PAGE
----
Friday, 23 March 2012
MARCH TO WAR
Band: URUK HAI
Title: March To War
Format: A single-sided 12" vinyl pressing self-released by W.A.R. Productions in 2010. The vinyl comes with a blank centre panel, and is housed in a white sleeve. The outer sleeve is plain black, with two colour card panels having been affixed to give the front and rear artwork. Each item is hand-signed and numbered by Hugin on the reverse.
Edition: Only 5 hand-numbered copies
01. March To War 12.31
02. Death Is Just Another Path... 8.01
As the polydactyl dwarf who lurks in the castle dungeons is prone to remark, you really can count the number of Hugin's vinyl releases on the fingers of one hand....
This very limited edition from 2010 is one of the rare few, and came at an eye-watering price in a tiny fan-edition of just 5 copies, all signed and hand-numbered by the man himself. Nicely crafted, and for the obsessive collector just the thing to add to the treasure horde!
Those of you who were not able to lay hands on a copy should not fret, however, as the two tracks contained within are fairly widely available on other releases: both songs appear on the split releases between Uruk Hai and Sieghetnar and Funeral Fornication respectively, whilst the tape version of "Black Blood, White Hand" also has the two as bonus tracks, albeit 'March To War' in an edited format. The hard to find "Black Blood, White Hand" release party CD "Death Is Just Another Path" also contains the songs.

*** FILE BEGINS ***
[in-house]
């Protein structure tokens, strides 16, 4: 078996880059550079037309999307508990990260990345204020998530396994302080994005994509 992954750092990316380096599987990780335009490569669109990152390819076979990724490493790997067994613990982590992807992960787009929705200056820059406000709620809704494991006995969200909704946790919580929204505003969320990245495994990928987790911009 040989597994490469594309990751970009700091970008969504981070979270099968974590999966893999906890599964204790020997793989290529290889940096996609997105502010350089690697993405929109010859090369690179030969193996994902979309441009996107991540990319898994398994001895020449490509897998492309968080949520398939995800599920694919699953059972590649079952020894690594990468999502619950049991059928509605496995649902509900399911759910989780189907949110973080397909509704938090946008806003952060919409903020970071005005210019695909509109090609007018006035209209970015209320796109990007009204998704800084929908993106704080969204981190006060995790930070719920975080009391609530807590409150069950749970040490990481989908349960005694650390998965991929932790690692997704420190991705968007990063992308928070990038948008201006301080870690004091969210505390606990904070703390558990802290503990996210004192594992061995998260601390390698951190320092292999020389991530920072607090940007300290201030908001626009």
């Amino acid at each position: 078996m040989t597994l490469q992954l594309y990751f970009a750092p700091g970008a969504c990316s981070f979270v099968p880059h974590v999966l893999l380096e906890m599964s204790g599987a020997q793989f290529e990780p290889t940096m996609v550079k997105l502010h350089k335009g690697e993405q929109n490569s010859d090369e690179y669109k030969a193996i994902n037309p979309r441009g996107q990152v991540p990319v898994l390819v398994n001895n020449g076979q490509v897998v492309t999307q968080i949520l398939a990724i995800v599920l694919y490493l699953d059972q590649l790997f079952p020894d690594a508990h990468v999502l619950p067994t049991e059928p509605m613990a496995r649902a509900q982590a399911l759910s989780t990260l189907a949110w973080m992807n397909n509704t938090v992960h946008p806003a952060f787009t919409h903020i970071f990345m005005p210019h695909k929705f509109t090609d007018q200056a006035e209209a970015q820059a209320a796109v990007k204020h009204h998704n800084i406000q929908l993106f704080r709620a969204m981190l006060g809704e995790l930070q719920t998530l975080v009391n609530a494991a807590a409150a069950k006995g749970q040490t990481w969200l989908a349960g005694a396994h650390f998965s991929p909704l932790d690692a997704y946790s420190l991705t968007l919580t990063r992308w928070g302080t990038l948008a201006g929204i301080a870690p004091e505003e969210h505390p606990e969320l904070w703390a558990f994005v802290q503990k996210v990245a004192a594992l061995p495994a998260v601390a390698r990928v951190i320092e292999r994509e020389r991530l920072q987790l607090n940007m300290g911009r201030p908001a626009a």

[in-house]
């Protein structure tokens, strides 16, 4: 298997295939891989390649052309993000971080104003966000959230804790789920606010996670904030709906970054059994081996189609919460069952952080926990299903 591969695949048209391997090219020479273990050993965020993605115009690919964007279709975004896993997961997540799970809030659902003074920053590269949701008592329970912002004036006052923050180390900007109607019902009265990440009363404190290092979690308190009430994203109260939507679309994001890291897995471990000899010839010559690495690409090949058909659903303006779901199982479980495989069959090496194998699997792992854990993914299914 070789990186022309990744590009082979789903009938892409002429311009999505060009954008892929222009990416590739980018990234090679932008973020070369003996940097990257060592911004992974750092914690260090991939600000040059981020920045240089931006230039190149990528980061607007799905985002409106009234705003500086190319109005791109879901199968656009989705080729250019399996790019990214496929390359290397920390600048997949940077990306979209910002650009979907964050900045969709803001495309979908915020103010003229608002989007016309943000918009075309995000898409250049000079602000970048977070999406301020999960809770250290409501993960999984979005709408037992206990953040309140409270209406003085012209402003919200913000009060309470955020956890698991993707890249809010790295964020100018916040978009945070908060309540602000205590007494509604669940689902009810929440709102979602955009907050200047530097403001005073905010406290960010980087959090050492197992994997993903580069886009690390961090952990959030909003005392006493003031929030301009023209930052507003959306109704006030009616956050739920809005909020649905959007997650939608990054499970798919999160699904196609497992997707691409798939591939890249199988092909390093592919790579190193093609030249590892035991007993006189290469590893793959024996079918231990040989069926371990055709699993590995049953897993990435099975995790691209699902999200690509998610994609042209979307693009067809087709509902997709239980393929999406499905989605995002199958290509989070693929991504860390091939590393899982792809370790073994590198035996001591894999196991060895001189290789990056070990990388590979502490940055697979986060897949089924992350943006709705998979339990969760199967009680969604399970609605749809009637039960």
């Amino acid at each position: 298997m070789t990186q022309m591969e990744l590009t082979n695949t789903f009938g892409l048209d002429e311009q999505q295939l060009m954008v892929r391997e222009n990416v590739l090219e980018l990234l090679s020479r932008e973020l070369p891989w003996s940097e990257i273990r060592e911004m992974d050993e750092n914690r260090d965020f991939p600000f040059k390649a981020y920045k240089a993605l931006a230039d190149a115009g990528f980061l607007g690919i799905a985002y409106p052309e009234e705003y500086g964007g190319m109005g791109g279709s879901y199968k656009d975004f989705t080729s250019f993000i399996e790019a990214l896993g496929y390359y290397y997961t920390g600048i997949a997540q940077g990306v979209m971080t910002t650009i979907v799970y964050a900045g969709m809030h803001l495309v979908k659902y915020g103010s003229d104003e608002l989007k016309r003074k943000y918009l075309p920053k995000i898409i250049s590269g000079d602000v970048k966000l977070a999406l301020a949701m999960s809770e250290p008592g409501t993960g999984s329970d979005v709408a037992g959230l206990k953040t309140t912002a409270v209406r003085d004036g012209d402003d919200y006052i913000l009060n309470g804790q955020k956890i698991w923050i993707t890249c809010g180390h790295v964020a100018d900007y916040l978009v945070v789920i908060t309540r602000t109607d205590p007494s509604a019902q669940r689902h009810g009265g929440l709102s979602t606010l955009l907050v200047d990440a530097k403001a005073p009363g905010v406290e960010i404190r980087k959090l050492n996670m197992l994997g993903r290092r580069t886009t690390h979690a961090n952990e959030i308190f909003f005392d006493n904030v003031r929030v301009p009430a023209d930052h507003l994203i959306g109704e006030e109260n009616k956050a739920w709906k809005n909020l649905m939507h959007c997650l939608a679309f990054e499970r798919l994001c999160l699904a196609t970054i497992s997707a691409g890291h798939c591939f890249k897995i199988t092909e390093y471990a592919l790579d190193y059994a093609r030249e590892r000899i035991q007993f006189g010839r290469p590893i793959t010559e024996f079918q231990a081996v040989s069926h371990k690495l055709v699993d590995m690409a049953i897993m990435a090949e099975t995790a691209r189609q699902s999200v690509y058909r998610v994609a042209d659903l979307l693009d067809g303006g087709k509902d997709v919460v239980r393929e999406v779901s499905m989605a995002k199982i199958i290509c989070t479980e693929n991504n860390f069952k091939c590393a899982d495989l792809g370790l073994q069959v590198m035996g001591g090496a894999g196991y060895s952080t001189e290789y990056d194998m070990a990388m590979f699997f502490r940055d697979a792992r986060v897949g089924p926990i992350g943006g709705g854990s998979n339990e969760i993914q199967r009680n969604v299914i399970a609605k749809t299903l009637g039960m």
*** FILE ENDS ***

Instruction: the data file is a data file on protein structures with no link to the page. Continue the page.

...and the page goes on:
You'll also come across the pair on two further releases, both of which are yet to be covered in Honour and Darkness. The first is the metal-box set "Angband", long overdue a review in these pages and something that Nazgul will have to get on with. The second place is on the just-released 6CD box-set "Everlasting Wrath Of The Tyrant", which has assumed almost legendary status in the length of time from being announced to being unleashed. It's well worth the wait, however, as a future post will reveal....
The Tolkien-themed musical odyssey of the songs has been well documented in past posts, so rather than repeat himself Nazgul urges you to revisit his earlier musings on the other releases mentioned above if you need a reminder of the epic majesty contained within.
In conclusion, I suppose you could see "March To War" as something of an indulgent luxury; a thank-you, if you will, from Hugin to his die-hard customers for their support over the years. The cunning pun in the title (not only a march to battle, but a trip to W.A.R. Productions too) is augmented by the fact that this review comes in the month of March: not so cunning, but a happy coincidence!